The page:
Data-driven Tools for CLABSI Reduction

Central line associated bloodstream infections (CLABSIs) are hospital-acquired complications that contribute to increased patient morbidity and longer lengths of stay. Lucille Packard Children’s Hospital (LPCH) has previously reported 2.2 CLABSIs per 1000 line-days, which is higher than the national average of 1.5 CLABSIs per 1000 line-days. One of the leading strategies for reducing CLABSI rates is improving compliance with central line bundle elements – a standard of care for dressing changes, antiseptic washes, sterile line accesses etc.

Our high level objective was to use data to reduce CLABSIs by changing institutional practices and individual behaviors.

Specific aims:

  1. Collect, understand and process EHR central line data
  2. Build a suite of analytics and visualization tools of central line data
  3. Collaborate with IS to develop a dashboard for bundle compliance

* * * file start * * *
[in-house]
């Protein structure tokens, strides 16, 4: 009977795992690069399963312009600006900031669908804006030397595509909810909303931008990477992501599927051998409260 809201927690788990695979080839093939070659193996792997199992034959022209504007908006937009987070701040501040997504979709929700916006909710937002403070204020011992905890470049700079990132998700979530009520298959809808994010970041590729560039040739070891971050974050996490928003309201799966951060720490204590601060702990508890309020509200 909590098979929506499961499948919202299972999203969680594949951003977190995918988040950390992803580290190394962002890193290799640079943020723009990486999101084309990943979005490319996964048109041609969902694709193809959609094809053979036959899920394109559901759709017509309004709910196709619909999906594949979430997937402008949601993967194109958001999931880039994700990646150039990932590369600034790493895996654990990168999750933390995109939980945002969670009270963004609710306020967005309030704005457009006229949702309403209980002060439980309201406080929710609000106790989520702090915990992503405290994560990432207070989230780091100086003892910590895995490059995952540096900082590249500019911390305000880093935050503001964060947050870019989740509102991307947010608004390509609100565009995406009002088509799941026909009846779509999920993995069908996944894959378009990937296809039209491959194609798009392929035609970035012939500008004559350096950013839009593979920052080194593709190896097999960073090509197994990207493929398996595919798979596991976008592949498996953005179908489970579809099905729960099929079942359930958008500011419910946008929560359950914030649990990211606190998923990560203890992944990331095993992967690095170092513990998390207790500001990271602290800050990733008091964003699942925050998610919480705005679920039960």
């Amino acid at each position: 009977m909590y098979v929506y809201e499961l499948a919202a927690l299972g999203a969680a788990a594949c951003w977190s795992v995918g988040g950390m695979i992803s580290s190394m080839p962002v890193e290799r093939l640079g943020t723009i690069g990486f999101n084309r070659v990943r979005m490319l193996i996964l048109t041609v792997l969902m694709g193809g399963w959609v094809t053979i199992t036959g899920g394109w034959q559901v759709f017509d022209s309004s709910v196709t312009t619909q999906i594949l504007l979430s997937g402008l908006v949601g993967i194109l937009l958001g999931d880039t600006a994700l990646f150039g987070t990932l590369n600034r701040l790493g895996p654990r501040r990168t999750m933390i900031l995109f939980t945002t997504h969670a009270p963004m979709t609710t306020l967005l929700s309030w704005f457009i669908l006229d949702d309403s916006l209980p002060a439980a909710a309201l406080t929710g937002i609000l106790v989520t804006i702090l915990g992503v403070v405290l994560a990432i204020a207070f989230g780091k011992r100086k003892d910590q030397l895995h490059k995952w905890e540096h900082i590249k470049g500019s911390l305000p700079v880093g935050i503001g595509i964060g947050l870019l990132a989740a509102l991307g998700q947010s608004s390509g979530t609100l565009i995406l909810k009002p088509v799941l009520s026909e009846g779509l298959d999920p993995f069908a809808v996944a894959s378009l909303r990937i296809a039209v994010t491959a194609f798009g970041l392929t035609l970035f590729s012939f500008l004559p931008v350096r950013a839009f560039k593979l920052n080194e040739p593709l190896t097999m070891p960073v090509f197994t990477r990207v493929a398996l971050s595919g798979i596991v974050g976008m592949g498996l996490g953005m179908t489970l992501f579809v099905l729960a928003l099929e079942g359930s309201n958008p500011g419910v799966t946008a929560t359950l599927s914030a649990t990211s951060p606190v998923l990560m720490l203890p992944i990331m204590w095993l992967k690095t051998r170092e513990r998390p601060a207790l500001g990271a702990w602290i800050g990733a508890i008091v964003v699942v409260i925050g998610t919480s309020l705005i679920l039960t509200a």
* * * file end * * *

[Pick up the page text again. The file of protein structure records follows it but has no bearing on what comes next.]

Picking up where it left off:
Key conclusions:

Re-evaluation of hospital wide line-days according to NHSN guidelines reveals that the CLABSI rate per 1000 line days at LPCH has historically been overreported. We calculated a rate of 1.8 CLABSIs per 1000 line days, compared to the previously-quoted rate of 2.2. The updated rate still exceeds the national average and has been increasing steadily over the last 3 years.

Bundle compliance varies significantly between departments. In many cases, failure to do 1-2 specific elements is leading to a low overall rate. This can help target future education campaigns.

Next steps:

  1. Predictive model for line duration: Can we use patient-level data to predict how long a line should remain in, with a view to drive target-based care.
  2. Patient-level risk modeling: Can we use EHR data to risk-stratify patients in terms of future CLABSI risk, in order to identify patients at highest infection risk.

Simran Mirchandani

MS student in Management Science & Engineering

Martin Seneviratne, MD

MS student in Biomedical Informatics

Augustine Chemparathy

Undergraduate student in Bioengineering

Ron Li, MD

Clinical Informatics Fellow

Andrew Ward

PhD student in Electrical Engineering